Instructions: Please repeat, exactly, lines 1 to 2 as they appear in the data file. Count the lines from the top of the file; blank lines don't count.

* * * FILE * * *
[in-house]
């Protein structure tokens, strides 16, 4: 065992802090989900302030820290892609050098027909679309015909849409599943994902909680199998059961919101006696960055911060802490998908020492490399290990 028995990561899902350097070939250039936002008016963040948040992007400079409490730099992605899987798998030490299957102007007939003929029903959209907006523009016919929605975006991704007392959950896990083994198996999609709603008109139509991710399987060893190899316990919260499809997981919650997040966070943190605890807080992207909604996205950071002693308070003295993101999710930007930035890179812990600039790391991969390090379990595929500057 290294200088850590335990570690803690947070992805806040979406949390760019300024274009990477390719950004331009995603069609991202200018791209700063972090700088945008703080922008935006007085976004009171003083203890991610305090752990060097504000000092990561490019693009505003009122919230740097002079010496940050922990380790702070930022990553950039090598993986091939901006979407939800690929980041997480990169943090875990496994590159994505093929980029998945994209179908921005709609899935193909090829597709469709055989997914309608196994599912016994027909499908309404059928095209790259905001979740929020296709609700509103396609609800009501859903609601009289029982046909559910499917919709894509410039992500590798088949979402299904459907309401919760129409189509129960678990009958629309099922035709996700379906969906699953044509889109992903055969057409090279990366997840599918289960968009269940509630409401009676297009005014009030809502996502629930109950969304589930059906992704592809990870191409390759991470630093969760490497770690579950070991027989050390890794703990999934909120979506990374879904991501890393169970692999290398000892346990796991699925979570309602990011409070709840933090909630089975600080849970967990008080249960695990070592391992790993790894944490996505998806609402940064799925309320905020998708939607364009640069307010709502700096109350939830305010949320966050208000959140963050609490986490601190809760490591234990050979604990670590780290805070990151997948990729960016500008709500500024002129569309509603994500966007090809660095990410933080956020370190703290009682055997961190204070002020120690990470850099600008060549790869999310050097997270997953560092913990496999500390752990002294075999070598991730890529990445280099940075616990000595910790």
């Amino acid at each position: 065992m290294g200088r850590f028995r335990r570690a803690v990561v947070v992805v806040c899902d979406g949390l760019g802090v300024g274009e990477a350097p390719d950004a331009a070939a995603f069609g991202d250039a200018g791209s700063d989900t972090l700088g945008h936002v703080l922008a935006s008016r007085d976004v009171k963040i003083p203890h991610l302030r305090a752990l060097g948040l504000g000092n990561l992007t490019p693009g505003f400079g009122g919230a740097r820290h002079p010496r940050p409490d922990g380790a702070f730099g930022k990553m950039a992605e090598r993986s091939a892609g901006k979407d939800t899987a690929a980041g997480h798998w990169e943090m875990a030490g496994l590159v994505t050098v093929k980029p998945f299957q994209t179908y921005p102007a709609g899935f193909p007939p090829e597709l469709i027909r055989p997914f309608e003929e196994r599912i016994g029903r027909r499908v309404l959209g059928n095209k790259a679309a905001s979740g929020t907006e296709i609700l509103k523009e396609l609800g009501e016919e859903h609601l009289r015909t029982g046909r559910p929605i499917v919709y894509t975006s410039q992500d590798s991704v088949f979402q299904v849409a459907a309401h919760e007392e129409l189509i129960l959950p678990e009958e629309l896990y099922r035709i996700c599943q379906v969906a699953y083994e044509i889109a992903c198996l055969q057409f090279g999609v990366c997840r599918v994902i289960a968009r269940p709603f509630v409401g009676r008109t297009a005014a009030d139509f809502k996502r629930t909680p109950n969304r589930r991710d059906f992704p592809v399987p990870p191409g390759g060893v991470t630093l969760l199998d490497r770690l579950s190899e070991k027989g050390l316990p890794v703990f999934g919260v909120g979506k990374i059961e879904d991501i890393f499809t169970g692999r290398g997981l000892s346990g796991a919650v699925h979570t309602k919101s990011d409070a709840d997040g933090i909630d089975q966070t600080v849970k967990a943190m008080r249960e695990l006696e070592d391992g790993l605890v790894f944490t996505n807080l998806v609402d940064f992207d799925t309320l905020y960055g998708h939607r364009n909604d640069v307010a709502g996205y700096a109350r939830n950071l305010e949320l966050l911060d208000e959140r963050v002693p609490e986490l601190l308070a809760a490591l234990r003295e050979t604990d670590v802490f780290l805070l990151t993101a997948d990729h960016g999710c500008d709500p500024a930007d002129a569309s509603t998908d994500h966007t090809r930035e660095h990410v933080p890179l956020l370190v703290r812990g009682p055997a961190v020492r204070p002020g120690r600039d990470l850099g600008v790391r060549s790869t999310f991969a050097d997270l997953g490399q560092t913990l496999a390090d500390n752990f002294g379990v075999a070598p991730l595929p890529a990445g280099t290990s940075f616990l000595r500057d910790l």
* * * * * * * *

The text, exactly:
[in-house]
């Protein structure tokens, strides 16, 4: 065992802090989900302030820290892609050098027909679309015909849409599943994902909680199998059961919101006696960055911060802490998908020492490399290990 028995990561899902350097070939250039936002008016963040948040992007400079409490730099992605899987798998030490299957102007007939003929029903959209907006523009016919929605975006991704007392959950896990083994198996999609709603008109139509991710399987060893190899316990919260499809997981919650997040966070943190605890807080992207909604996205950071002693308070003295993101999710930007930035890179812990600039790391991969390090379990595929500057 290294200088850590335990570690803690947070992805806040979406949390760019300024274009990477390719950004331009995603069609991202200018791209700063972090700088945008703080922008935006007085976004009171003083203890991610305090752990060097504000000092990561490019693009505003009122919230740097002079010496940050922990380790702070930022990553950039090598993986091939901006979407939800690929980041997480990169943090875990496994590159994505093929980029998945994209179908921005709609899935193909090829597709469709055989997914309608196994599912016994027909499908309404059928095209790259905001979740929020296709609700509103396609609800009501859903609601009289029982046909559910499917919709894509410039992500590798088949979402299904459907309401919760129409189509129960678990009958629309099922035709996700379906969906699953044509889109992903055969057409090279990366997840599918289960968009269940509630409401009676297009005014009030809502996502629930109950969304589930059906992704592809990870191409390759991470630093969760490497770690579950070991027989050390890794703990999934909120979506990374879904991501890393169970692999290398000892346990796991699925979570309602990011409070709840933090909630089975600080849970967990008080249960695990070592391992790993790894944490996505998806609402940064799925309320905020998708939607364009640069307010709502700096109350939830305010949320966050208000959140963050609490986490601190809760490591234990050979604990670590780290805070990151997948990729960016500008709500500024002129569309509603994500966007090809660095990410933080956020370190703290009682055997961190204070002020120690990470850099600008060549790869999310050097997270997953560092913990496999500390752990002294075999070598991730890529990445280099940075616990000595910790």